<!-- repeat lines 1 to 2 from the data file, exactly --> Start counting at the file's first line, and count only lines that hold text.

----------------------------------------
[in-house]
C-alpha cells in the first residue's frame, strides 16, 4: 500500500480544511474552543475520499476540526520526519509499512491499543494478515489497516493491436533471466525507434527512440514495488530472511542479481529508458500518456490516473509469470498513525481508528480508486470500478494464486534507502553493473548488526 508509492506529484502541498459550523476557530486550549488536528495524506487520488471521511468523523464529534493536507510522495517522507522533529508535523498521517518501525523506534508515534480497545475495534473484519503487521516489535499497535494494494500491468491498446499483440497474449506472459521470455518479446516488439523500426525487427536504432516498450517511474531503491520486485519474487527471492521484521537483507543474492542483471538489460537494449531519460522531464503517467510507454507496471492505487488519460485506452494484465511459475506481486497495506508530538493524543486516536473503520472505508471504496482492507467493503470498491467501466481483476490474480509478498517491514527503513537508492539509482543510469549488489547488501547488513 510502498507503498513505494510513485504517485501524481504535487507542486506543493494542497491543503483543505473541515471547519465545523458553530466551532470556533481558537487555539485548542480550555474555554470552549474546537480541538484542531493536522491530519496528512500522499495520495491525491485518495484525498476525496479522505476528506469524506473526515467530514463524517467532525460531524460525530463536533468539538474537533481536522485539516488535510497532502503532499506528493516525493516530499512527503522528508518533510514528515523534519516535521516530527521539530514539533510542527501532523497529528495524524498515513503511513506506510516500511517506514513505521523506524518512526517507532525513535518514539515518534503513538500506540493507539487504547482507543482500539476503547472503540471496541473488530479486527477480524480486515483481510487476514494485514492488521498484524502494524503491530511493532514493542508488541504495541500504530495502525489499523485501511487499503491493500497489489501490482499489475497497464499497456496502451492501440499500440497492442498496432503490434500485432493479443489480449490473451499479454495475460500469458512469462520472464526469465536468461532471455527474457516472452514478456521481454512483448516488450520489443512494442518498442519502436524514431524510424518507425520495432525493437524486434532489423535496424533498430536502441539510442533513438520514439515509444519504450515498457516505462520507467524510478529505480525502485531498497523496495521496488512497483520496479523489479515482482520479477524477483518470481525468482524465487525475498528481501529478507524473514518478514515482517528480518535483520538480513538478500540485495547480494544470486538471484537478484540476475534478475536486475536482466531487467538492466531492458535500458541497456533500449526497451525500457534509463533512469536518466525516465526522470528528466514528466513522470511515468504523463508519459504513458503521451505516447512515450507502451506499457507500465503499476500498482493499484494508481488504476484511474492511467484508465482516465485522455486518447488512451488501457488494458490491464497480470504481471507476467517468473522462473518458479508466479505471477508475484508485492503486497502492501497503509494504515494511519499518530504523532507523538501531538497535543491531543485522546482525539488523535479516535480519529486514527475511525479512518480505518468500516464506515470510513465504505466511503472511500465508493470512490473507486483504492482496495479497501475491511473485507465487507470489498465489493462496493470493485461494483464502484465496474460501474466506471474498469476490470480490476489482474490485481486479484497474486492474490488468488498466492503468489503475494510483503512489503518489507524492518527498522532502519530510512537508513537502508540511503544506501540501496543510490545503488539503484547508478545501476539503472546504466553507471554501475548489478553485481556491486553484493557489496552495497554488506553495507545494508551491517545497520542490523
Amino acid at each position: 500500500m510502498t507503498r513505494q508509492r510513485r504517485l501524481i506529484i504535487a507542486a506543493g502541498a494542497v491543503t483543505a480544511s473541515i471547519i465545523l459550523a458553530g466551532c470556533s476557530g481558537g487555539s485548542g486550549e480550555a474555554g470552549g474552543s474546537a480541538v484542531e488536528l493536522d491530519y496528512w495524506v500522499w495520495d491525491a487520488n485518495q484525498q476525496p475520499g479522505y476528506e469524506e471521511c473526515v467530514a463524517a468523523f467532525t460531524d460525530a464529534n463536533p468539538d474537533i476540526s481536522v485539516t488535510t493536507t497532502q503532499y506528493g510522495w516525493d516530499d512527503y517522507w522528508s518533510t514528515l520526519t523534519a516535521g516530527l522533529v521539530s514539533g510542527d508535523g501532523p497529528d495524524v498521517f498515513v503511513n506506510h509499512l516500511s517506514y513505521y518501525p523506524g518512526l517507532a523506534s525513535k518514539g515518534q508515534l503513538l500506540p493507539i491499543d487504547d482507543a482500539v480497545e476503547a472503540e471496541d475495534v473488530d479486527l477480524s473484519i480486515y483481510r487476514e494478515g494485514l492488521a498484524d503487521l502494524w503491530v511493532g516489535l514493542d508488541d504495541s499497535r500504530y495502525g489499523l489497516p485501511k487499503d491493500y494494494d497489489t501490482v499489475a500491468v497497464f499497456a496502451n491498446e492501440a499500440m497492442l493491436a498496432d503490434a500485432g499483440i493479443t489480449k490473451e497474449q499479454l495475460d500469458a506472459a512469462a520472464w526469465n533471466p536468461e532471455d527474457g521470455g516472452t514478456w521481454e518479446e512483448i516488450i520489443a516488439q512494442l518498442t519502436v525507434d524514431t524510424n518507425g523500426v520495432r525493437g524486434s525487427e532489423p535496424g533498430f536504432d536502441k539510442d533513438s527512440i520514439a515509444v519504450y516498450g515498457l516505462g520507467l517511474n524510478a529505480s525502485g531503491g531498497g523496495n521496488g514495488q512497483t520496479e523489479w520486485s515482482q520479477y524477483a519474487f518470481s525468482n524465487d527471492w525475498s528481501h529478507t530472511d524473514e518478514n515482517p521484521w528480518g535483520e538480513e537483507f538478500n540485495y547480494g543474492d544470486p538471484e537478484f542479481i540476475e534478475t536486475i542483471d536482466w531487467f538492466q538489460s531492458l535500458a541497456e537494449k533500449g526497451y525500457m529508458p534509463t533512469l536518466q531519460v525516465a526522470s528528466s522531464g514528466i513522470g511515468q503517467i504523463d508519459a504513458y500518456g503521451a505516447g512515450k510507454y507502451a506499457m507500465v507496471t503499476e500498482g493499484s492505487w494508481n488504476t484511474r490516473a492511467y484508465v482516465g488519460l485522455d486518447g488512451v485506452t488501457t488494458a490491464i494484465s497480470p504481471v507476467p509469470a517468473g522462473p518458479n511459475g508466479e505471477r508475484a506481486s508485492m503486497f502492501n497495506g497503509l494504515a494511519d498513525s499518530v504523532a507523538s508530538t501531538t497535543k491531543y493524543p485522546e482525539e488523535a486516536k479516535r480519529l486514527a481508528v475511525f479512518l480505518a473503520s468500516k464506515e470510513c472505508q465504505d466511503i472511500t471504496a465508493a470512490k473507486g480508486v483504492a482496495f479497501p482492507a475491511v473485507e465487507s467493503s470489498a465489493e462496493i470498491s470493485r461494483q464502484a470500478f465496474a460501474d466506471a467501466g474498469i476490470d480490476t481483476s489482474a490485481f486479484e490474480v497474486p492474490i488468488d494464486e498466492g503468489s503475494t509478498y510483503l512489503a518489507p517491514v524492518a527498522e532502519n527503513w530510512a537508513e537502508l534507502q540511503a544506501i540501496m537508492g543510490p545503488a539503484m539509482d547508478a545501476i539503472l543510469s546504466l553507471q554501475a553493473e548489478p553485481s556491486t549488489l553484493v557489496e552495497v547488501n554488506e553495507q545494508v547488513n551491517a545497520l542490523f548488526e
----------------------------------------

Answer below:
[in-house]
C-alpha cells in the first residue's frame, strides 16, 4: 500500500480544511474552543475520499476540526520526519509499512491499543494478515489497516493491436533471466525507434527512440514495488530472511542479481529508458500518456490516473509469470498513525481508528480508486470500478494464486534507502553493473548488526 508509492506529484502541498459550523476557530486550549488536528495524506487520488471521511468523523464529534493536507510522495517522507522533529508535523498521517518501525523506534508515534480497545475495534473484519503487521516489535499497535494494494500491468491498446499483440497474449506472459521470455518479446516488439523500426525487427536504432516498450517511474531503491520486485519474487527471492521484521537483507543474492542483471538489460537494449531519460522531464503517467510507454507496471492505487488519460485506452494484465511459475506481486497495506508530538493524543486516536473503520472505508471504496482492507467493503470498491467501466481483476490474480509478498517491514527503513537508492539509482543510469549488489547488501547488513 510502498507503498513505494510513485504517485501524481504535487507542486506543493494542497491543503483543505473541515471547519465545523458553530466551532470556533481558537487555539485548542480550555474555554470552549474546537480541538484542531493536522491530519496528512500522499495520495491525491485518495484525498476525496479522505476528506469524506473526515467530514463524517467532525460531524460525530463536533468539538474537533481536522485539516488535510497532502503532499506528493516525493516530499512527503522528508518533510514528515523534519516535521516530527521539530514539533510542527501532523497529528495524524498515513503511513506506510516500511517506514513505521523506524518512526517507532525513535518514539515518534503513538500506540493507539487504547482507543482500539476503547472503540471496541473488530479486527477480524480486515483481510487476514494485514492488521498484524502494524503491530511493532514493542508488541504495541500504530495502525489499523485501511487499503491493500497489489501490482499489475497497464499497456496502451492501440499500440497492442498496432503490434500485432493479443489480449490473451499479454495475460500469458512469462520472464526469465536468461532471455527474457516472452514478456521481454512483448516488450520489443512494442518498442519502436524514431524510424518507425520495432525493437524486434532489423535496424533498430536502441539510442533513438520514439515509444519504450515498457516505462520507467524510478529505480525502485531498497523496495521496488512497483520496479523489479515482482520479477524477483518470481525468482524465487525475498528481501529478507524473514518478514515482517528480518535483520538480513538478500540485495547480494544470486538471484537478484540476475534478475536486475536482466531487467538492466531492458535500458541497456533500449526497451525500457534509463533512469536518466525516465526522470528528466514528466513522470511515468504523463508519459504513458503521451505516447512515450507502451506499457507500465503499476500498482493499484494508481488504476484511474492511467484508465482516465485522455486518447488512451488501457488494458490491464497480470504481471507476467517468473522462473518458479508466479505471477508475484508485492503486497502492501497503509494504515494511519499518530504523532507523538501531538497535543491531543485522546482525539488523535479516535480519529486514527475511525479512518480505518468500516464506515470510513465504505466511503472511500465508493470512490473507486483504492482496495479497501475491511473485507465487507470489498465489493462496493470493485461494483464502484465496474460501474466506471474498469476490470480490476489482474490485481486479484497474486492474490488468488498466492503468489503475494510483503512489503518489507524492518527498522532502519530510512537508513537502508540511503544506501540501496543510490545503488539503484547508478545501476539503472546504466553507471554501475548489478553485481556491486553484493557489496552495497554488506553495507545494508551491517545497520542490523